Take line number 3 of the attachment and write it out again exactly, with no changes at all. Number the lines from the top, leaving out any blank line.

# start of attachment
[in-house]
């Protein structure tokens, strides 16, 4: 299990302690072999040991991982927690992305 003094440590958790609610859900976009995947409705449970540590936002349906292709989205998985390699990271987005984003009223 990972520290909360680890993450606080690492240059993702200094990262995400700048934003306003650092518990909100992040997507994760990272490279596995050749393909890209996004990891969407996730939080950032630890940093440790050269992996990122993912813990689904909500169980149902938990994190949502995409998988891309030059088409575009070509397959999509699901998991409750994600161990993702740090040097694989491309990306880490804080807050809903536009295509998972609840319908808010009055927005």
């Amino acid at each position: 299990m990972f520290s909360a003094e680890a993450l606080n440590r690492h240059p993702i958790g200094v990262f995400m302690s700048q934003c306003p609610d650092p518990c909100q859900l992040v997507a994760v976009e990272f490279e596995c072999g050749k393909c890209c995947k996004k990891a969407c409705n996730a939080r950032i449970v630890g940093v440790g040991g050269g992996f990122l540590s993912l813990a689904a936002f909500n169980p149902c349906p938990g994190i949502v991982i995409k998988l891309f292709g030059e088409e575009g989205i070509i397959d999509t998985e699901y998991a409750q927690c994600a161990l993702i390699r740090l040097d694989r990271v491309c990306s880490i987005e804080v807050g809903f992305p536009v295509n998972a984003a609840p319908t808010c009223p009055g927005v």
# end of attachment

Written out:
């Amino acid at each position: 299990m990972f520290s909360a003094e680890a993450l606080n440590r690492h240059p993702i958790g200094v990262f995400m302690s700048q934003c306003p609610d650092p518990c909100q859900l992040v997507a994760v976009e990272f490279e596995c072999g050749k393909c890209c995947k996004k990891a969407c409705n996730a939080r950032i449970v630890g940093v440790g040991g050269g992996f990122l540590s993912l813990a689904a936002f909500n169980p149902c349906p938990g994190i949502v991982i995409k998988l891309f292709g030059e088409e575009g989205i070509i397959d999509t998985e699901y998991a409750q927690c994600a161990l993702i390699r740090l040097d694989r990271v491309c990306s880490i987005e804080v807050g809903f992305p536009v295509n998972a984003a609840p319908t808010c009223p009055g927005v």